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King Solomon's Hill

King Solomon's hill is that portion of Bonanza, left limit, lying between Monte Cristo and Boulder "pups," or from Nos. 29 to 33 below discovery, and merits note as one of Bonanza's richest "ancient channel" placer deposits, both for depth and richness of pay dirt, and not a blank claim on the hill.  This bench was being prospected as early as March and April, 1898.  But the melting snow in spring time filled the shafts with water, and the discouraged miners abandoned the field, little dreaming of the immensity of the hidden treasurer they left behind.  When the snow had left the hills, other cheechakos tried their luck on the steep hillside by prospecting for the outer rim of the old channel, but pay was not located till about the first of June, when a landslide occurred opposite No. 30 below, which induced several prospectors to pan the dirt along the slide, where colors were found which encouraged one man, Henry W. Brown, an old Montana prospector, late of Custer, Washington, to go above the slide and search for the river.  To his great pleasure and surprise the first little hole at a depth of 18 inches showed five cents to the pan, and a second hole struck pay at one foot deep, the first pan going 10 cents, and the second 19 cents.

A claim 250x100 feet was staked off on lower limit of Nos. 31 and 32 and a pit stripped that yielded from 15 to 40 cents to the pan.  Soon after, a stampede followed and those who secured claims may be considered among the few lucky Klondikers.

Tunnels have penetrated the hillside at intervals to a distance of 200 to 300 feet, until the succession of large dumps look like a long stretch of railroad grade from the gulch over 200 feet below.

The second and many of the third tier benches are developed by shafts from 100 to 114 feet to bedrock with excellent results.  The great depth to bedrock has discouraged prospecting beyond the third tier, hence the worth of its hidden treasure is yet unknown, although it is well known that the "ancient channel" gravel is over a mile in breadth.  The hill, which was a forest a year ago, now has the appearance of a long village of cabins and tents.  A few of the original locators have sold out and energetic men have taken their places.  Among the present mine owners we can give the names of Myers, Bradley, Kirk, Gaines, Sibbet and Bemis, Caligan and Kelly, Brown, Lewis, Cockburn, Goheens, Morrissey, Harry Ash and others whose names we do not know.  We can speak with certainty of but one mine and of it we can say that the gross output for the month of April, 1899, was $2628.20; May, $5277.24; June, $6737.77; July, $6506.05; aggregating, $21,149.26 for the four months, and had it not been for bad air in the mine during the warm weather the output would have far exceeded these figures.  The ground had to be "burned" as usual, and the pay rocked out on the dumps by the use of the little water that exists in the mine.  The above is the result of from eight to twelve men's labor and mostly but four or five days a week, owing to bad air.  The mine referred to is but begun to be prospected and improves with development.  The slight falling off in July as compared with June, was due to the extreme hot weather and consequent bad air.  Regular pay rather than big pans are the rule in his hill.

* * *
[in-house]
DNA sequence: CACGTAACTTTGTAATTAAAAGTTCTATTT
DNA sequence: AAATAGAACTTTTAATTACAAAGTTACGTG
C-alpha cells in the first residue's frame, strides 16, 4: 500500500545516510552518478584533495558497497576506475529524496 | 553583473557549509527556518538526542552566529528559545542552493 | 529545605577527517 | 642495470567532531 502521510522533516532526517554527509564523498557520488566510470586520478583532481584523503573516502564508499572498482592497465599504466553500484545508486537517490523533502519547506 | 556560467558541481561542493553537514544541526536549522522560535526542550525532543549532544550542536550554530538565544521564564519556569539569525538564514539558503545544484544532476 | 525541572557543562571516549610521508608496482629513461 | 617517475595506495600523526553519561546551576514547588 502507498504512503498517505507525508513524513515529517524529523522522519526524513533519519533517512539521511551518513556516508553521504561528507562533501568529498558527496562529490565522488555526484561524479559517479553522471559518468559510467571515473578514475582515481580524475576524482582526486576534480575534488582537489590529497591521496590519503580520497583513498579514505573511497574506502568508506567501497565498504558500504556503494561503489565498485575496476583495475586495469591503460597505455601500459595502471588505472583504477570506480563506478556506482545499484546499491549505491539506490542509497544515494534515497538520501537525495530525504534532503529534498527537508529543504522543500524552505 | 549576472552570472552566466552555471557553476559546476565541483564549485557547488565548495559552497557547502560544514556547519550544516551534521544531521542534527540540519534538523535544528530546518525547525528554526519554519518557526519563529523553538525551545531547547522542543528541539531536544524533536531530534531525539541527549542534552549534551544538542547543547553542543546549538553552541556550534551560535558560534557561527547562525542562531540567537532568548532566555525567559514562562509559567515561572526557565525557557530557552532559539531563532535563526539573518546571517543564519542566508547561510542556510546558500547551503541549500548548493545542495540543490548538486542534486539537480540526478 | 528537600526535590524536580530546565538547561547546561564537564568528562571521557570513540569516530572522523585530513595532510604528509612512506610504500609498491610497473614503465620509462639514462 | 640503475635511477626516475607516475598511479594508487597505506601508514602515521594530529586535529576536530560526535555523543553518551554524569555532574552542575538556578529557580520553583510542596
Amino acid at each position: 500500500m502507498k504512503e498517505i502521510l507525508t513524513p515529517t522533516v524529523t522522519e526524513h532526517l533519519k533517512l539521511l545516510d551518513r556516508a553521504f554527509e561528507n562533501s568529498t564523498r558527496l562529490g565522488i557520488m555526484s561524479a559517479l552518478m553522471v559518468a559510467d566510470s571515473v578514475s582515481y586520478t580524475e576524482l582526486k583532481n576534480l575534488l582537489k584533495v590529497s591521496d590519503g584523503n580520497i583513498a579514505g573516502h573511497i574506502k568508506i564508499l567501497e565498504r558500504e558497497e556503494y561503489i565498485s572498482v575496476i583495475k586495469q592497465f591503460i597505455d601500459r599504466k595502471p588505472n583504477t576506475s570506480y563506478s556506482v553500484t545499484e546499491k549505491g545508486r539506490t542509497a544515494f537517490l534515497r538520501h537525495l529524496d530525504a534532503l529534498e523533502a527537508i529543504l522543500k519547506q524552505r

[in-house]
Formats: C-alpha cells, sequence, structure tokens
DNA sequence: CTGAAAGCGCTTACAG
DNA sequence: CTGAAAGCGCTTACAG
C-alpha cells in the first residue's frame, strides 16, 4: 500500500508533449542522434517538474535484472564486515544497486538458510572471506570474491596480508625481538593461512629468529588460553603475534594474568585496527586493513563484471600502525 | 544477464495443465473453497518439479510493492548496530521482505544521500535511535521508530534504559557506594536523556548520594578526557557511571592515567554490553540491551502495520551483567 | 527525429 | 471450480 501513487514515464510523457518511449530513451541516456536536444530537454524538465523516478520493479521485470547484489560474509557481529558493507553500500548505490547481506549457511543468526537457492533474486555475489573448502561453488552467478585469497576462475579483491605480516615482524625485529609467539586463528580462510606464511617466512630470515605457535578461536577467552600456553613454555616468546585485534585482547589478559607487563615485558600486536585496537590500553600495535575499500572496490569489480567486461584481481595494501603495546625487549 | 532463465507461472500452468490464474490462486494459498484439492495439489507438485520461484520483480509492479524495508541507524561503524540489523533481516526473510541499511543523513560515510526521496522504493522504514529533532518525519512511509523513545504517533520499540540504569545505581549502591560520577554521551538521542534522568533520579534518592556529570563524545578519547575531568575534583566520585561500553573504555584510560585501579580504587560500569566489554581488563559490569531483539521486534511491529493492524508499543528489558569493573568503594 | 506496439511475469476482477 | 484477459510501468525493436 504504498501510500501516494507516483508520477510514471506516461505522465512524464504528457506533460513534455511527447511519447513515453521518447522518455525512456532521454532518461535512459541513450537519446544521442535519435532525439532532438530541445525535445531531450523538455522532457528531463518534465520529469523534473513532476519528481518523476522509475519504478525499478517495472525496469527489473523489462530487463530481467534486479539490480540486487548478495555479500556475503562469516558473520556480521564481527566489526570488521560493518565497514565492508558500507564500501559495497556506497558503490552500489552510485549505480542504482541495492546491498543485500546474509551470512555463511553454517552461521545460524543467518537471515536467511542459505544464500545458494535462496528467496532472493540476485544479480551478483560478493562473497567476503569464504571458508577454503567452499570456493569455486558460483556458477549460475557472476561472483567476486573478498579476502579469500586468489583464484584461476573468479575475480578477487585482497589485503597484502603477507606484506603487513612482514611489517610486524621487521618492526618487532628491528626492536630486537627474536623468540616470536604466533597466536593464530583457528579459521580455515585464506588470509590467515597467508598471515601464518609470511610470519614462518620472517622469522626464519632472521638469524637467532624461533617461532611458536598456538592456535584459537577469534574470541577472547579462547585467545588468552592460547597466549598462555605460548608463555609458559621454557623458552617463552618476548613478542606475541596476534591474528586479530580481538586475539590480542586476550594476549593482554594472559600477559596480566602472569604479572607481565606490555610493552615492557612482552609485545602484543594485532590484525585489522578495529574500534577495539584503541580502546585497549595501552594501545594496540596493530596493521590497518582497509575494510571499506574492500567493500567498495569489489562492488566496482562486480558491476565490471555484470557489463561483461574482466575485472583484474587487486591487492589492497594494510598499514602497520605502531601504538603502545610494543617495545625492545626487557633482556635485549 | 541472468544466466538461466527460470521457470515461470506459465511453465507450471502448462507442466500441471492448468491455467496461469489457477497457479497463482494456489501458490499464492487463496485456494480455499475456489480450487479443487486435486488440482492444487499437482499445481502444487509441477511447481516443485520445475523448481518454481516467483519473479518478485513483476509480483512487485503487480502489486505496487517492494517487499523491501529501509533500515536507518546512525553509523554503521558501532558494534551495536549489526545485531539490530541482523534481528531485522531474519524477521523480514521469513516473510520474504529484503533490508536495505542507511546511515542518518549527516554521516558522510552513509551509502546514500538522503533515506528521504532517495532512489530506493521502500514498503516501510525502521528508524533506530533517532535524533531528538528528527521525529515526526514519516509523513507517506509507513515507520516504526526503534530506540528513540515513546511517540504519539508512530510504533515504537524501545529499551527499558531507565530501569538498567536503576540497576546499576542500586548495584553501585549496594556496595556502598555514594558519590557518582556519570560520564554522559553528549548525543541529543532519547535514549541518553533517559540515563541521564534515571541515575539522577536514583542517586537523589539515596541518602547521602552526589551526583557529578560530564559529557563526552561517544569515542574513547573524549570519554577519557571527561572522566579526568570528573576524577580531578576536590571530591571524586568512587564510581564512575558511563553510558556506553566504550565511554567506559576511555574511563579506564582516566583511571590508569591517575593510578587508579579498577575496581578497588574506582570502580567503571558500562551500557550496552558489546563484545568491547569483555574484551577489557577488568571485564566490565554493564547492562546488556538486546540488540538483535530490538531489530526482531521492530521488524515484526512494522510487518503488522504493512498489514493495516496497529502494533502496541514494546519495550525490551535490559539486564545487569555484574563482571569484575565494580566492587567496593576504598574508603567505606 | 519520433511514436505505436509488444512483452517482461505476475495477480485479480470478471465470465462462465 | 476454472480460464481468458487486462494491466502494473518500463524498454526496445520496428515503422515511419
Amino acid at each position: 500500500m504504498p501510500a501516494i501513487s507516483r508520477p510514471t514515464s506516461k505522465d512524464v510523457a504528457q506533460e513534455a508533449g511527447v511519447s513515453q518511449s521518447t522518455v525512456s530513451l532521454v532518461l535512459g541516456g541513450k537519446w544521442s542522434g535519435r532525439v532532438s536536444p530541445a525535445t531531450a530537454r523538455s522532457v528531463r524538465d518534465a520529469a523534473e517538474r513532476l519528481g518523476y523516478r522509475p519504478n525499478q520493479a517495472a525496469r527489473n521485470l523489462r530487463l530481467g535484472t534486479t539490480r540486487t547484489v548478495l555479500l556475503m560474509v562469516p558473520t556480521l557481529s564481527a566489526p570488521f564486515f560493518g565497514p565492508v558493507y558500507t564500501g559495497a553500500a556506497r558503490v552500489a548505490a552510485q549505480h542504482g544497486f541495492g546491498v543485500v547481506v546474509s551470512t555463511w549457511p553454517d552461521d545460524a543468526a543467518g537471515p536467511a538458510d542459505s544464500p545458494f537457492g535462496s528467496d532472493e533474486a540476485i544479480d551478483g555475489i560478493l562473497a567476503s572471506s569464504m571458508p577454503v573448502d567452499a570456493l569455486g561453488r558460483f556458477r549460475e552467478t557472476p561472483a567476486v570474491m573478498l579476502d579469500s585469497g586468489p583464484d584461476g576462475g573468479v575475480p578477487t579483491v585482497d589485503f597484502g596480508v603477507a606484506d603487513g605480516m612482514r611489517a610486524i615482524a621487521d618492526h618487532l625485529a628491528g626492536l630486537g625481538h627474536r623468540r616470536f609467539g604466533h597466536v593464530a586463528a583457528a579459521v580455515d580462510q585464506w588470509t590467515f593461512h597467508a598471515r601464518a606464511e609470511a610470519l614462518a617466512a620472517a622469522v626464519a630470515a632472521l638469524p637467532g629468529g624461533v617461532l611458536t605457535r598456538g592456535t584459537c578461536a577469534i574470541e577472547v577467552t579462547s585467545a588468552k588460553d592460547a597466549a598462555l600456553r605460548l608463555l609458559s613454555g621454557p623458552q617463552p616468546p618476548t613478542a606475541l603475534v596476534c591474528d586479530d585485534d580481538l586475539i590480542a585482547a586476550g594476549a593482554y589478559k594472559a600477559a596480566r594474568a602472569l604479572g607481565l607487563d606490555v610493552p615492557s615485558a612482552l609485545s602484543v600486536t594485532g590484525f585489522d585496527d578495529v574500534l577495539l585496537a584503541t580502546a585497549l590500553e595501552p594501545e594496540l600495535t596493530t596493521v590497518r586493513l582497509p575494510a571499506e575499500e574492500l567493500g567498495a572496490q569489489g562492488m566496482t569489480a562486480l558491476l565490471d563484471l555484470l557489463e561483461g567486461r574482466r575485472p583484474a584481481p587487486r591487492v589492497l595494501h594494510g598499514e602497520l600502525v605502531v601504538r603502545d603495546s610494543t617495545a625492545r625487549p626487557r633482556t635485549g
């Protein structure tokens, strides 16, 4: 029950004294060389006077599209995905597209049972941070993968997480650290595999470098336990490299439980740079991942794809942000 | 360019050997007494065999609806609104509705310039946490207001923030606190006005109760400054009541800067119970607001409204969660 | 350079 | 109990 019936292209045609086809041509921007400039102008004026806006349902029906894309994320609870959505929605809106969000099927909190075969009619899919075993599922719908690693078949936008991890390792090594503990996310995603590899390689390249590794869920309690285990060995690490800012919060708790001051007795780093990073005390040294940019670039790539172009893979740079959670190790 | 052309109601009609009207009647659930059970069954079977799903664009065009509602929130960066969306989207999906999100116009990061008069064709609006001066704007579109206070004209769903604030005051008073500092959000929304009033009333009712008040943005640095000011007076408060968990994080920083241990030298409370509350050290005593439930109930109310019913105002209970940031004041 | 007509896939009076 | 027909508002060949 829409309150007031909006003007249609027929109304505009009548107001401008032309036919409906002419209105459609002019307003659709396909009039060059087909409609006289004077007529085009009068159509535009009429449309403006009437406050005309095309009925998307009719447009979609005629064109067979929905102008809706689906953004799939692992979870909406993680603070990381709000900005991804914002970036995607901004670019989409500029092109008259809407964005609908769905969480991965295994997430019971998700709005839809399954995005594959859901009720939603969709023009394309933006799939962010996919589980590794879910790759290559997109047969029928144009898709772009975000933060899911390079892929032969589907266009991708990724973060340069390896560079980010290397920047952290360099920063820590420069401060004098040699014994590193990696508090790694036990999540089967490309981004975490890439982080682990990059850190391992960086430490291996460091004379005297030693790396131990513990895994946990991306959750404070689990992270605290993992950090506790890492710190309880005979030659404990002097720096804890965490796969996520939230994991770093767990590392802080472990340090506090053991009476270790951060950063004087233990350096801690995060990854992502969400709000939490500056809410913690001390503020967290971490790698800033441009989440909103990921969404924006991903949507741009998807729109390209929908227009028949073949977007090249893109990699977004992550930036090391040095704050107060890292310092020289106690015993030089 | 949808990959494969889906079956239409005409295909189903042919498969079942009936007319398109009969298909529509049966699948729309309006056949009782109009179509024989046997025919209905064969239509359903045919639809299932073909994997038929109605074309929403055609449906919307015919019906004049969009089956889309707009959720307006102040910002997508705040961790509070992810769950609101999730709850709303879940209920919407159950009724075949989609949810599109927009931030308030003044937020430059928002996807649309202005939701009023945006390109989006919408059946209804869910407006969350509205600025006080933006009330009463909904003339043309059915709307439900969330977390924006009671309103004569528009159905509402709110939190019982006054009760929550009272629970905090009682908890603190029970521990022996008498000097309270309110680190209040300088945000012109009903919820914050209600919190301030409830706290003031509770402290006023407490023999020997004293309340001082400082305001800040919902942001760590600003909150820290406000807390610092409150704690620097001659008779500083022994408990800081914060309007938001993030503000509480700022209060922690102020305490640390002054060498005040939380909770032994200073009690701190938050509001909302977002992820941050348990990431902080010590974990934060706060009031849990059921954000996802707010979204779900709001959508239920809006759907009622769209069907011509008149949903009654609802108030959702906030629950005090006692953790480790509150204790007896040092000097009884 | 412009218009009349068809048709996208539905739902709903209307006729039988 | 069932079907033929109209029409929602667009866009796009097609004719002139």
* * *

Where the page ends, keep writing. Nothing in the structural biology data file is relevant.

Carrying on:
Source: The Klondike Nugget, November 1, 1899.



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